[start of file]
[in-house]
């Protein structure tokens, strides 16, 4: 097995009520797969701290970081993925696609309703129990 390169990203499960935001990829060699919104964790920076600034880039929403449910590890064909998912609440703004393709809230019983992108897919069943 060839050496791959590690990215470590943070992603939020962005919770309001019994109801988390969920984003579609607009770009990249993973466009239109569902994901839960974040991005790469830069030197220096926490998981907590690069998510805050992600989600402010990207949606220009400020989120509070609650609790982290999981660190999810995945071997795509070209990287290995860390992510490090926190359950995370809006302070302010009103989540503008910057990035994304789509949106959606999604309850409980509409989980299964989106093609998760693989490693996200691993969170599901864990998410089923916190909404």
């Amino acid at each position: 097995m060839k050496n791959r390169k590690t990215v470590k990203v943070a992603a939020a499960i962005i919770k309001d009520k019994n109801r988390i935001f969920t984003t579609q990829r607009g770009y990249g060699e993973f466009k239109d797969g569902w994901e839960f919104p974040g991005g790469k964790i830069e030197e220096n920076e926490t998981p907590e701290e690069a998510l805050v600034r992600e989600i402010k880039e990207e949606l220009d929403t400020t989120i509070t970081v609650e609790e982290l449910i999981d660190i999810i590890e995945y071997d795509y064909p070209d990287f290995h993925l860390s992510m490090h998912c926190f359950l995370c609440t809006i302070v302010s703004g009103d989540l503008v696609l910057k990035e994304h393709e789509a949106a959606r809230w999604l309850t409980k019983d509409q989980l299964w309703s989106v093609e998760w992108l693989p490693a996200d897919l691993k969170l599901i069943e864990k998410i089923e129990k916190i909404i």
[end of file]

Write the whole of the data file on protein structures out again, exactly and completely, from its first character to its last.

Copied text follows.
[in-house]
């Protein structure tokens, strides 16, 4: 097995009520797969701290970081993925696609309703129990 390169990203499960935001990829060699919104964790920076600034880039929403449910590890064909998912609440703004393709809230019983992108897919069943 060839050496791959590690990215470590943070992603939020962005919770309001019994109801988390969920984003579609607009770009990249993973466009239109569902994901839960974040991005790469830069030197220096926490998981907590690069998510805050992600989600402010990207949606220009400020989120509070609650609790982290999981660190999810995945071997795509070209990287290995860390992510490090926190359950995370809006302070302010009103989540503008910057990035994304789509949106959606999604309850409980509409989980299964989106093609998760693989490693996200691993969170599901864990998410089923916190909404």
């Amino acid at each position: 097995m060839k050496n791959r390169k590690t990215v470590k990203v943070a992603a939020a499960i962005i919770k309001d009520k019994n109801r988390i935001f969920t984003t579609q990829r607009g770009y990249g060699e993973f466009k239109d797969g569902w994901e839960f919104p974040g991005g790469k964790i830069e030197e220096n920076e926490t998981p907590e701290e690069a998510l805050v600034r992600e989600i402010k880039e990207e949606l220009d929403t400020t989120i509070t970081v609650e609790e982290l449910i999981d660190i999810i590890e995945y071997d795509y064909p070209d990287f290995h993925l860390s992510m490090h998912c926190f359950l995370c609440t809006i302070v302010s703004g009103d989540l503008v696609l910057k990035e994304h393709e789509a949106a959606r809230w999604l309850t409980k019983d509409q989980l299964w309703s989106v093609e998760w992108l693989p490693a996200d897919l691993k969170l599901i069943e864990k998410i089923e129990k916190i909404i």